Average (2003–2010) PHNDVI phenology metric in our study croplands ranged between 0.58 and 0.84 (not shown here). NDVI at half-TTP (NAHT) as a function of PHNDVI displayed a distinct trend indicating that NDVI in these sites is driven by local climate (Figure 8a). Generally, lower latitude study sites have gentler NDVI gradient time series with longer growing season compared to the steeper NDVI gradient of the shorter summer growing season at higher latitudes. Thus, the difference between PHNDVI and NDVI at half-TTP increased as latitude increases, yielding a strong linear fit with R2 = 0.81 (Figure 8a). However, the PHNDVI as a function of latitude did not show a clear trend (Figure 8b). Temperature dominates crop growth from spring to summer, while other variables (such as rainfall) play roles that are more important in crop production.
The NAHT as a function of PHNDVI, for selected sites that were more impacted by the 2003, 2007, and/or 2010 heatwaves, showed a positive correspondence (Figure 9b). The two phenometrics for the mixed forest in the most northern study site Mari El, Russia (site 50 appears as the outlying green circles in upper right corner) displayed strong correspondence with R2 = 0.94. In contrast, the correspondence between these phenometrics for croplands exhibited more interannual variability. due to the fact that crops are annual vegetation and due to possible crop and land rotation annually or every few years. Moreover, croplands are more vulnerable to climatic variability compared to the perennial mixed forests. The southern study sites exhibited smaller NAHT and PHNDVI in 2003 due to minimal effect of the European heatwave on croplands in the study area [52]. As the winter grains were affected many croplands were sown to spring grains and, therefore, many southern study croplands in 2003 exhibited the double seasonality. The affected winter croplands (first peak) exhibit smaller NAHT and PHNDVI (Figure 9b sites 1, 2, 4, and 13). However, the smaller values for the two phenometrics were recorded in 2010 for the northern study sites, due to the effect of the 2010 Russian heatwave, which also impacted northern Kazakhstan (Figure 9b, sites 13, 24, and 36) [19,20]. As forests are perennial and resilient to climatic variability, the two phenometrics in Mari El, Russia were not that affected by the 2010 Russian heatwave and displayed closer values consistent trend throughout the study period. The 2010 NAHT as a function of PHNDVI for this mixed forest site was just about at an average position of the other seven years of values (Figure 9b).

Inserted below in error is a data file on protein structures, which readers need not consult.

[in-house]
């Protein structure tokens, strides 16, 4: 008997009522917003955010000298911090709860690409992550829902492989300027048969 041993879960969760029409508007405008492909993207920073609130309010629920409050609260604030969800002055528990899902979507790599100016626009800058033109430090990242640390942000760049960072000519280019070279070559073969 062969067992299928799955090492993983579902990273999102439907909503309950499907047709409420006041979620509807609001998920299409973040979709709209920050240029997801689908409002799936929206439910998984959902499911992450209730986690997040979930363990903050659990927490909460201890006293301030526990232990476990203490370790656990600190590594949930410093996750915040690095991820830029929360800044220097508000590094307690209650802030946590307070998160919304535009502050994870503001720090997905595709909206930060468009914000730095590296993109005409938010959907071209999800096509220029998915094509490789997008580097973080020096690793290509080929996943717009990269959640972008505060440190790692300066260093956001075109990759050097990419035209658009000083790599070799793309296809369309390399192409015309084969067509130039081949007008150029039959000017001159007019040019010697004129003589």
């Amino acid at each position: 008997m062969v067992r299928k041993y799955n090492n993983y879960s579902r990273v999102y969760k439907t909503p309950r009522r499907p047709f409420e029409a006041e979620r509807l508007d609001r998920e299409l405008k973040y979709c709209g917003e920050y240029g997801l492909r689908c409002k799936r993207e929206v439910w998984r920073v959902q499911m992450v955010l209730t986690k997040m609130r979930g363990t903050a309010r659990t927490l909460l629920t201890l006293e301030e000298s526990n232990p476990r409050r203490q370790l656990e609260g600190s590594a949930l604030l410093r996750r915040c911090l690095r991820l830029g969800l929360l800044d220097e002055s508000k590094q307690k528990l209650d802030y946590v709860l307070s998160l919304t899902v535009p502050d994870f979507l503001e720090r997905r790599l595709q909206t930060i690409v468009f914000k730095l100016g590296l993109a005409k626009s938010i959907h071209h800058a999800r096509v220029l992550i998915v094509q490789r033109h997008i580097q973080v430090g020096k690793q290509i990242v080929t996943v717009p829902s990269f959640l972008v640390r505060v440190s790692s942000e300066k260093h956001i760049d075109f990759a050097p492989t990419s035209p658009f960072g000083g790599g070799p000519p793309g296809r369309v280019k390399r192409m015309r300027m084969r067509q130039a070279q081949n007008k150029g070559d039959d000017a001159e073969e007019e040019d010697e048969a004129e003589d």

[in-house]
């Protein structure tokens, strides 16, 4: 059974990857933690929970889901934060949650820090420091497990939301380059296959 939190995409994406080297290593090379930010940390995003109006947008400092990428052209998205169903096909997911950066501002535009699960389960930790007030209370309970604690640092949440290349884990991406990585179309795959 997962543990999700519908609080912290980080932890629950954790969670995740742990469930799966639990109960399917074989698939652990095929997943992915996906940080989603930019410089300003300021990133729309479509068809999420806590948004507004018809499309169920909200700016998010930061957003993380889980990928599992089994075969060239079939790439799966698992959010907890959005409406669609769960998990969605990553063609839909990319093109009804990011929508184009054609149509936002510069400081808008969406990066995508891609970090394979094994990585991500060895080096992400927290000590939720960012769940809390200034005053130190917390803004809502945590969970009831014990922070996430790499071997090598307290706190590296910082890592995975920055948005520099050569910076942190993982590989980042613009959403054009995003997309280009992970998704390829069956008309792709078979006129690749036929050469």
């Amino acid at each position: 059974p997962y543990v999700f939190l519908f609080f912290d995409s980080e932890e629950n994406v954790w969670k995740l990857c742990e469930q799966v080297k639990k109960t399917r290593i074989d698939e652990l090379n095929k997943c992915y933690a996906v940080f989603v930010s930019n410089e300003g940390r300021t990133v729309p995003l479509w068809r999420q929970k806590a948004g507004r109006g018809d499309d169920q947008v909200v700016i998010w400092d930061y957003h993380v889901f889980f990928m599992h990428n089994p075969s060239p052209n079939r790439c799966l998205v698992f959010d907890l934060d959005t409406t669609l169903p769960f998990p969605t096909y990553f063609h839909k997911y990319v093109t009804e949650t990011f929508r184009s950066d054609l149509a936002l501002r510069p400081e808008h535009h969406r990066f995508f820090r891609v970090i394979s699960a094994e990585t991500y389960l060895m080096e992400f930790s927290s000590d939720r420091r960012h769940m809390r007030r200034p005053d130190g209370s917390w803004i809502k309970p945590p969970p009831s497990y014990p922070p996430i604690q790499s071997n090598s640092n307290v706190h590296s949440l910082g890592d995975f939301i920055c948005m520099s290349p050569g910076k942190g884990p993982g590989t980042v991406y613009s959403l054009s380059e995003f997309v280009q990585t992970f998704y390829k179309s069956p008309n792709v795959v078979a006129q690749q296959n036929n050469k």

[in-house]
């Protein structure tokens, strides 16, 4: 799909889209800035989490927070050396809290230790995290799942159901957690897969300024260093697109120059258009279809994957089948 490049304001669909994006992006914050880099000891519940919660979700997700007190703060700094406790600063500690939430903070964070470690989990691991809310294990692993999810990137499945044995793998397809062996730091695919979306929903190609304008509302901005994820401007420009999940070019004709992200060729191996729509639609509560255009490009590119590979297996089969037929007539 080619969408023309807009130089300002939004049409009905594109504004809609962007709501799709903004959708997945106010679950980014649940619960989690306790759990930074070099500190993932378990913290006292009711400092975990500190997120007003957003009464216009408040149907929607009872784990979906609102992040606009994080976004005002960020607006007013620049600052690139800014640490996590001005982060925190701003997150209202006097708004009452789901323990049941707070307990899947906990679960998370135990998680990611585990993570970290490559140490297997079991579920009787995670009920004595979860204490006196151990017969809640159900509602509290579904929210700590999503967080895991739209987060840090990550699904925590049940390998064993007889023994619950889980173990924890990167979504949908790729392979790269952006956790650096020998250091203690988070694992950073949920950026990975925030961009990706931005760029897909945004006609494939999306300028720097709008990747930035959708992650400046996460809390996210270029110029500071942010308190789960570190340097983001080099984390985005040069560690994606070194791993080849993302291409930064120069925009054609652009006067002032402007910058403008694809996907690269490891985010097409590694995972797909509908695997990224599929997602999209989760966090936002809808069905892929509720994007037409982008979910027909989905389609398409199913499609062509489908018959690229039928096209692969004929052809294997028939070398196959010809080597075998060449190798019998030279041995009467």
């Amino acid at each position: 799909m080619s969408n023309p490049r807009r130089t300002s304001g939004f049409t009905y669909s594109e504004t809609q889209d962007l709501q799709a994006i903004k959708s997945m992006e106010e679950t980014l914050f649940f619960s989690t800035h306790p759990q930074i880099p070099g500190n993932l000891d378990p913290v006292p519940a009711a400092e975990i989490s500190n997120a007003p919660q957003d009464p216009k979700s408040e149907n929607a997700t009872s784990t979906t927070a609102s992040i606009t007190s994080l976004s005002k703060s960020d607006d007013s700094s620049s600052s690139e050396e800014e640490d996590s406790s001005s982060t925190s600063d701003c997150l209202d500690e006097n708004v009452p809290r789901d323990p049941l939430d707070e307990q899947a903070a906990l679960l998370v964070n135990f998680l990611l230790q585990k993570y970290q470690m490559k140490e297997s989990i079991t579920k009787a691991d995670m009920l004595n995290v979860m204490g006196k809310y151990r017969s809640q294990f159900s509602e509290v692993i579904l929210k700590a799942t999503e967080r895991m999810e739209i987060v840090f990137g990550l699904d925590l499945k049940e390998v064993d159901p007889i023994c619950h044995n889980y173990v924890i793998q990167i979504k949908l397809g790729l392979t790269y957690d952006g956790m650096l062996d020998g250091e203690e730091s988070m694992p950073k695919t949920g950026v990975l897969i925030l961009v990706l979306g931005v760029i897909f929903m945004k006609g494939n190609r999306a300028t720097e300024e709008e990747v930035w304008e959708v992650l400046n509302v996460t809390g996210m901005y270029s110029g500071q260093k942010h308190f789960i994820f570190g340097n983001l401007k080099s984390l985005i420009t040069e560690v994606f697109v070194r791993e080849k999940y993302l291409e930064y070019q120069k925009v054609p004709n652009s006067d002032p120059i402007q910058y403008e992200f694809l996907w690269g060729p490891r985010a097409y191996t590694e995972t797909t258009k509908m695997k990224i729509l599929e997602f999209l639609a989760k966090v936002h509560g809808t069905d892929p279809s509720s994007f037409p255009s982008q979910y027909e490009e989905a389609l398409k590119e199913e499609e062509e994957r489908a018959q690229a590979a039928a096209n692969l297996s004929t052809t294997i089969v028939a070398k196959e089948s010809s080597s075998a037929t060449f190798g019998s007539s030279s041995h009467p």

3.2.2. The Maximum Value Approach for VOD Phenometrics

For the land surface phenology of VOD, Figure 10 presents the PHVOD as a function of the corresponding TTPVOD for all sites. In the study sites dominated by croplands, PHVOD ranged between 0.85 and 1.74, while the PHNDVI (also calculated using the maximum value approach) ranged between 0.60 and 0.83. The ordering of the PHVOD magnitude from high to low was 18.7 GHz > 10.65 GHz > 6.925 GHz: the higher the frequency, the higher the attenuation by vegetation, and, thus, the larger the VOD magnitude. The PHVOD lags the PHNDVI, because the PHVOD responds to vegetation water content and aboveground biomass, which both continue to increase after the apparent peak absorption of photosynthetically active radiation, which is captured by the PHNDVI. Generally, the shorter the microwave wavelength, the later the PHVOD occurs in terms of AGDD. The lag between the PHVOD for 10.65 and 18.7 GHz was narrower than between the PHVOD for 6.925 GHz from the other two. We have presented a quantified lag graph (Figure 11b) among the maximum value determined PH VODs and the CxQ model derived PH NDVI in Section 4.1.

4. Discussion

4.1. VOD and NDVI Peak Heights: Correlations and Biases

Peak heights are less likely to be affected by snow and other non-vegetation related issues compared to the start-of-season (SOS) [23,24]. PHNDVI has significant positive correlation to agricultural production [25]. The PHVOD derived using the maximum value approach corresponded favorably with the PHNDVI derived using the CxQ model. The 10.65 GHz PHVOD achieved the highest correspondence with the PHNDVI with a high coefficient of determination (R2 = 0.84) and the lowest standard error (SEE = 0.1275; Table 1, Figure 11). PH for the eight years’ average VOD and NDVI for all cropland sites except Saratov 1 (which had a significant proportion (31%) of grassland), were considered in this analysis.